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1- Introduction

2- Pathophysiology

3- Symptoms

4- Treatment


Constipation is a common digestive issue characterized by infrequent, difficult, or painful bowel movements. It occurs when stool moves too slowly through the digestive tract or cannot be effectively eliminated from the rectum, leading to hard and dry stools. Factors contributing to constipation include a low-fiber diet, inadequate fluid intake, lack of physical activity, certain medications, and underlying medical conditions.

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The pathophysiology of constipation involves multiple factors that affect the normal functioning of the gastrointestinal (GI) tract. Normally, stool is propelled through the intestines by coordinated muscular contractions called peristalsis. In constipation, this process is disrupted, leading to slower transit times and prolonged stool retention in the colon. This allows excessive water absorption from the stool, making it hard and difficult to pass. Causes can include dietary factors, such as low fiber intake and inadequate hydration, which reduce stool bulk and moisture. Reduced physical activity and certain medications, like opioids and anticholinergics, can also slow intestinal motility. Structural abnormalities, such as strictures or tumors, can physically obstruct the bowel, while functional disorders like irritable bowel syndrome (IBS) can alter motility patterns. Additionally, dysfunction of the pelvic floor muscles can impede effective defecation. Chronic constipation may also result from neurological conditions, such as Parkinson’s disease or multiple sclerosis, that impair nerve signaling in the GI tract. Understanding these various factors is crucial for diagnosing and effectively managing constipation.

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  • Infrequent Bowel Movements: Typically fewer than three bowel movements per week.

  • Difficulty Passing Stool: Straining during bowel movements is common, and the stool may be hard and dry.

  • Feeling of Incomplete Evacuation: Despite passing stool, there may be a sensation that the bowel isn’t completely emptied.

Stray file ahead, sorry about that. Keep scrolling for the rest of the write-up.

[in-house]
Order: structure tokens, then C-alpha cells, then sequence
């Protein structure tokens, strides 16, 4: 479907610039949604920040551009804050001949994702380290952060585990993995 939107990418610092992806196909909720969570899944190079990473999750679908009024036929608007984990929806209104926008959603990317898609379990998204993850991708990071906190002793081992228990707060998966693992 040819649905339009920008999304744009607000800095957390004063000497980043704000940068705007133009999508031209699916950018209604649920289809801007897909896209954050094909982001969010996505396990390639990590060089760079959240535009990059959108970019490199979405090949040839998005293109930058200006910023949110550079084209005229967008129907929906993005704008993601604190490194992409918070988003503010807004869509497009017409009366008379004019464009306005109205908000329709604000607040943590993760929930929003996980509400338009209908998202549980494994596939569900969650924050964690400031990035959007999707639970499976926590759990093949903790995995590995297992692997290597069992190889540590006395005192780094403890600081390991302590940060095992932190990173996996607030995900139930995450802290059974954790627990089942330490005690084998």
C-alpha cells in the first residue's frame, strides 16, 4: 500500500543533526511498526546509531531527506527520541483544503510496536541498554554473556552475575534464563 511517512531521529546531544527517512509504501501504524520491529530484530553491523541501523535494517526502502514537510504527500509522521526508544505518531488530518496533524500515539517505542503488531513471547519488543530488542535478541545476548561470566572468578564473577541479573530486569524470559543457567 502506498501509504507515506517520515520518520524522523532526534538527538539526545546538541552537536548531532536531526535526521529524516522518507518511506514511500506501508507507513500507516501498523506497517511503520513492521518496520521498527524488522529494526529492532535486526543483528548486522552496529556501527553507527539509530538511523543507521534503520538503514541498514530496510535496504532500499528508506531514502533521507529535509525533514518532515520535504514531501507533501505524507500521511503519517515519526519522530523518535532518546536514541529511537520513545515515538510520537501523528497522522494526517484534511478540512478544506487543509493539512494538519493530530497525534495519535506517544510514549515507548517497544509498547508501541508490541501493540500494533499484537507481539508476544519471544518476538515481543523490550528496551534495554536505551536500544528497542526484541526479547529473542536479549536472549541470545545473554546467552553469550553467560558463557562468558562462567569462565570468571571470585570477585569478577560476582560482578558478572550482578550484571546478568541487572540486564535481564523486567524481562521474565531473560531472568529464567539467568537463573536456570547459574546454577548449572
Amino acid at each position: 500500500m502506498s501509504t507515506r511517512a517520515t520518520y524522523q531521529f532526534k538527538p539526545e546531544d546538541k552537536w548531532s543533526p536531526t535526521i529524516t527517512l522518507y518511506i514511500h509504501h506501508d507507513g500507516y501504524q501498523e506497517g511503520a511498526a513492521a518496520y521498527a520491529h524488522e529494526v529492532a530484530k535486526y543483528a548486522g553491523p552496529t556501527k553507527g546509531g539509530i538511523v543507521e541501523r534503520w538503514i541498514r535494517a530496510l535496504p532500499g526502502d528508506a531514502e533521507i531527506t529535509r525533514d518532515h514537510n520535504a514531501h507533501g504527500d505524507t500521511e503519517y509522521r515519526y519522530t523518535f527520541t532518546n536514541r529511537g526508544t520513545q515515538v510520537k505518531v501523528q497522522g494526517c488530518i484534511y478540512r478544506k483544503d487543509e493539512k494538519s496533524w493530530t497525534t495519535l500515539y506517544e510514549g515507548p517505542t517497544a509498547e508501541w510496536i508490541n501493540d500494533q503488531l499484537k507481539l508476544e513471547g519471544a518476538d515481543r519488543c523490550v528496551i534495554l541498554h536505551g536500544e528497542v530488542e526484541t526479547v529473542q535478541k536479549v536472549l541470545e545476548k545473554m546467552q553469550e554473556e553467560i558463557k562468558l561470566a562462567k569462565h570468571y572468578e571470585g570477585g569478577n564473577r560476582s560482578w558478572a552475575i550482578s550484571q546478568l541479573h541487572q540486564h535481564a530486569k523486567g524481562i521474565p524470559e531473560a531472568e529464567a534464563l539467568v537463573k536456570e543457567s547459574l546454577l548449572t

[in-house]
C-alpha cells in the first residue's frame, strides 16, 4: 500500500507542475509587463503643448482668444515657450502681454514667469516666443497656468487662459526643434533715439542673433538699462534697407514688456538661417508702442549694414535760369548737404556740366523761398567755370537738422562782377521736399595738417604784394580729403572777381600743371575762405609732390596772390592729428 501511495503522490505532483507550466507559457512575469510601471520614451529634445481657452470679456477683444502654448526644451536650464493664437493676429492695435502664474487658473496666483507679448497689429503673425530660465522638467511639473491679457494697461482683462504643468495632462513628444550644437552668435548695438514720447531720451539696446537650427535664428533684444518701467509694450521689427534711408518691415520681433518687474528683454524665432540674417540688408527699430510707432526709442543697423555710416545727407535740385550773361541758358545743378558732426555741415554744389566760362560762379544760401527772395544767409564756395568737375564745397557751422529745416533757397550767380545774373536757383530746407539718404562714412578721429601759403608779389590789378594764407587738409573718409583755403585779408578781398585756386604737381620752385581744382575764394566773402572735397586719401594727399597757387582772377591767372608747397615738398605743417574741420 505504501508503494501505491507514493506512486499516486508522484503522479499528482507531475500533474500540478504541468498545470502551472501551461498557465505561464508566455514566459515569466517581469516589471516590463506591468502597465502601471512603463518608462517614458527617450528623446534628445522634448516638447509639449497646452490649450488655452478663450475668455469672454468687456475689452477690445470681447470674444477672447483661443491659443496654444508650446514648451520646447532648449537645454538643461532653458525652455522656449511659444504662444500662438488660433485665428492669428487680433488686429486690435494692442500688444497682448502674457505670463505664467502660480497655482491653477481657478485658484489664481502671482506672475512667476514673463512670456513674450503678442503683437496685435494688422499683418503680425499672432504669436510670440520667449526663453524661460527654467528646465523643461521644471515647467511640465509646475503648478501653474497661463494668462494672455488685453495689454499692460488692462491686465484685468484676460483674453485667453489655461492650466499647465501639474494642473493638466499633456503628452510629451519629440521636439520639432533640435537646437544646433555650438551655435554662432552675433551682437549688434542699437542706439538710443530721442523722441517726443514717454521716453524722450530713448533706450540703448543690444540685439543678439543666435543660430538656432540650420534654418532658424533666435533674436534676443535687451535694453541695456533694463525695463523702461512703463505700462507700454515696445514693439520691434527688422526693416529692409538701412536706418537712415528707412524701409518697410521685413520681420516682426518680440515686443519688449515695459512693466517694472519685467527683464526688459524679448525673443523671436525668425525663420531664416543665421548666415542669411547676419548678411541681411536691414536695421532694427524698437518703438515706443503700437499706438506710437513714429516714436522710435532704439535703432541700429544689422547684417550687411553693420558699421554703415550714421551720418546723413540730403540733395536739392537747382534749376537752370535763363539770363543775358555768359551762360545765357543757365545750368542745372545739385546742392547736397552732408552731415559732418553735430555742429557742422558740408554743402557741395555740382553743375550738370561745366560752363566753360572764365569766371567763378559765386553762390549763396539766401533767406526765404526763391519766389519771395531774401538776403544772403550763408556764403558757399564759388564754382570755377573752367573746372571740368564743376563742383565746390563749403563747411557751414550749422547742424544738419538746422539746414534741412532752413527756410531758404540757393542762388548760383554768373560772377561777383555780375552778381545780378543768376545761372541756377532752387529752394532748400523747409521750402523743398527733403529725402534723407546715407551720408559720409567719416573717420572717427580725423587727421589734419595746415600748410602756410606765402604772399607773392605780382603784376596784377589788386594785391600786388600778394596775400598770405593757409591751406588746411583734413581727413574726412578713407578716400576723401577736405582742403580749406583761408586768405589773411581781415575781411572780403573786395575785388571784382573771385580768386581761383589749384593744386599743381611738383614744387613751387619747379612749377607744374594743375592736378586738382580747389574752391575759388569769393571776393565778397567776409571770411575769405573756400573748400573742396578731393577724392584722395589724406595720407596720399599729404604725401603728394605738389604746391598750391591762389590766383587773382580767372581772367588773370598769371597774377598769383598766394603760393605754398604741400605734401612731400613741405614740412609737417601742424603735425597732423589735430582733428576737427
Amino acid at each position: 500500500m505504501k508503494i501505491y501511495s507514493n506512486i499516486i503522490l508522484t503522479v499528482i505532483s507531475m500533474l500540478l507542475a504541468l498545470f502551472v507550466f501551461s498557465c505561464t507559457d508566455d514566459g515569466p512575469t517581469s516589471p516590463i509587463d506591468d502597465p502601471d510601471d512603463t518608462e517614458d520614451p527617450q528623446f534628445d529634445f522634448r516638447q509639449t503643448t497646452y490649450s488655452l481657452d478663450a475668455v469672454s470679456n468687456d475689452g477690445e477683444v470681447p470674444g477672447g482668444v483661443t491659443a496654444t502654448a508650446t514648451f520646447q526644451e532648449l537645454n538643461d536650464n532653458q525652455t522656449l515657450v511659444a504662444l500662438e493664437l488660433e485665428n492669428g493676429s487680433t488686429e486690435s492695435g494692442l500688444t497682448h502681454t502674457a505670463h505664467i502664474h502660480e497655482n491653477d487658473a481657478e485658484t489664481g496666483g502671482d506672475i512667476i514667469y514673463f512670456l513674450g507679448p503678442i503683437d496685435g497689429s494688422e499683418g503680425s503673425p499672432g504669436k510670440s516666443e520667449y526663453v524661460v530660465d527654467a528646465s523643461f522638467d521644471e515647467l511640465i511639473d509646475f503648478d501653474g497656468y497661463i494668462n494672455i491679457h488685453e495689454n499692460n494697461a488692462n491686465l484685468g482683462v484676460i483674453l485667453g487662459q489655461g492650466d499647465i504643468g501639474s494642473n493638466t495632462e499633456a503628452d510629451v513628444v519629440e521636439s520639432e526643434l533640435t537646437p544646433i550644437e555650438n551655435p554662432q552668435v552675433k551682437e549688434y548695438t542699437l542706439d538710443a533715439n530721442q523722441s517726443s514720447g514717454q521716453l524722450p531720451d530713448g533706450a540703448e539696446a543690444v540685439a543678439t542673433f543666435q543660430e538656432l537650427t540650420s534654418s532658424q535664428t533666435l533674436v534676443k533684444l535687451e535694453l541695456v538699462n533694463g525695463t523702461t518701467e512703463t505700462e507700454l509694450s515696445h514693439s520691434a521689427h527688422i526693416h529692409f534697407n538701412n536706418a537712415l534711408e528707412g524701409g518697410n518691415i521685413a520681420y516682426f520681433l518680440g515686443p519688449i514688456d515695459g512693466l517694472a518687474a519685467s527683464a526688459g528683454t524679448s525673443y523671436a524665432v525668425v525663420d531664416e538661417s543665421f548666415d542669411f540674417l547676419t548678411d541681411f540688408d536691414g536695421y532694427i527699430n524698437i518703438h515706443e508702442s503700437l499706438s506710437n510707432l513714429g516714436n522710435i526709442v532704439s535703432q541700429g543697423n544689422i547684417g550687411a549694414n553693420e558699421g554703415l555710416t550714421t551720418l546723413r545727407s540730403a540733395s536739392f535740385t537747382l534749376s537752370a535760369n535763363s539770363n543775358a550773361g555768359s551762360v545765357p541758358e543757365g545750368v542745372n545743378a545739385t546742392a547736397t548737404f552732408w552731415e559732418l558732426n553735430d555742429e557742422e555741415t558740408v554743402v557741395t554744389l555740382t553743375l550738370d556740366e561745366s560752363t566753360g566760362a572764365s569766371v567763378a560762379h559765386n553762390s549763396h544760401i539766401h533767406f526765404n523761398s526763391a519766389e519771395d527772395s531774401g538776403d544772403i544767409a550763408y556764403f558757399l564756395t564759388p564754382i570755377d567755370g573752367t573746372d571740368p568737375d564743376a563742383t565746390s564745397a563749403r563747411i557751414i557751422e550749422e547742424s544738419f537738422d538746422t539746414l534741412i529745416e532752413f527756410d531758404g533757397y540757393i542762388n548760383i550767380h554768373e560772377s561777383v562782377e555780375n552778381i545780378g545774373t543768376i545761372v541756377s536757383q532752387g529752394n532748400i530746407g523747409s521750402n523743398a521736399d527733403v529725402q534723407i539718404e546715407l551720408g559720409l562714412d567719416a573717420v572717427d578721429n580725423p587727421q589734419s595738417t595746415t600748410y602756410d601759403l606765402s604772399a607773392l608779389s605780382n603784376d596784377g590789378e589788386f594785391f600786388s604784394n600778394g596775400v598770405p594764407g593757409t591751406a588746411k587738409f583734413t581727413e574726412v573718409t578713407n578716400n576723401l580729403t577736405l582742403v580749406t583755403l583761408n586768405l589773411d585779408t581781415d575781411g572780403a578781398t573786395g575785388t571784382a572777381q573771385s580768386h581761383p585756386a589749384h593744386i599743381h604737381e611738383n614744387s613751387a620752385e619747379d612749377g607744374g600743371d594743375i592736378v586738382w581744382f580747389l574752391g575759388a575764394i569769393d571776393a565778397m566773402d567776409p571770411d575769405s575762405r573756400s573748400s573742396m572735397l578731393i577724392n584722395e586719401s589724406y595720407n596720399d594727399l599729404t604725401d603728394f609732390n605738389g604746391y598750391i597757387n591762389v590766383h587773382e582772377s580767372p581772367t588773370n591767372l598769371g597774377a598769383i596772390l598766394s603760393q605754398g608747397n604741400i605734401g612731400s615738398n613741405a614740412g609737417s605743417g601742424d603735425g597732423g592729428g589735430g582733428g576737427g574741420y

• Abdominal Discomfort: Pain or discomfort in the abdomen, often described as cramping or bloating.

  • Rectal Discomfort: Pain or discomfort in the rectum or anus.

  • Hard or Small Stools: Stools that are hard, dry, and difficult to pass.

  • Rectal Bleeding: Due to straining, small amounts of bright red blood may be present on the toilet paper or in the stool.

  • Nausea and Loss of Appetite: Some people may experience mild nausea or a reduced desire to eat.

  • Feeling of Fatigue or Malaise: Generalized feelings of discomfort or fatigue, especially if constipation is prolonged or severe.


1. Lifestyle and Dietary Changes:

  • Increase Fiber Intake: Consuming more fiber-rich foods such as fruits, vegetables, whole grains, and legumes can help add bulk to stool and promote regular bowel movements.
  • Stay Hydrated: Drinking an adequate amount of water (about 8 cups per day) helps keep stools soft and easier to pass.
  • Regular Exercise: Physical activity, such as walking or jogging, stimulates bowel motility and can help alleviate constipation.

2. Behavioral Techniques:

  • Establish Regular Bowel Habits: Try to go to the bathroom at the same time each day, preferably after meals when the colon is most active.
  • Don’t Ignore the Urge: Respond promptly to the urge to have a bowel movement, as delaying can lead to harder stools.

3. Over-the-Counter (OTC) Treatments:

  • Bulk-forming laxatives: Fiber supplements like psyllium (Metamucil) or methylcellulose (Citrucel) can help soften stool and promote regularity.
  • Osmotic laxatives: These draw water into the intestines to soften stool, such as polyethylene glycol (MiraLAX) or lactulose.
  • Stool softeners: Docusate sodium (Colace) and other stool softeners help mix water with stool to make it easier to pass.

4. Prescription Medications:

  • Laxatives: When OTC options are insufficient, prescription-strength laxatives like stimulant laxatives (e.g., bisacodyl) or prescription osmotic laxatives may be prescribed.
  • Prokinetics: Medications that promote intestinal motility, like prucalopride (Resolor), may be used in certain cases.

5. Medical Procedures:

  • Manual Removal: In severe cases or for impacted stool, manual removal of stool from the rectum may be necessary.
  • Biofeedback: For patients with dyssynergic defecation (difficulty coordinating pelvic floor muscles), biofeedback therapy can help retrain muscle coordination.

6. Addressing Underlying Causes:

  • Identify and treat underlying medical conditions: Conditions such as hypothyroidism, diabetes, or neurological disorders that contribute to constipation should be managed appropriately.

7. Surgical Intervention:

  • Rarely used: In extreme cases of chronic constipation resistant to other treatments, surgery may be considered to remove part of the colon or rectum.
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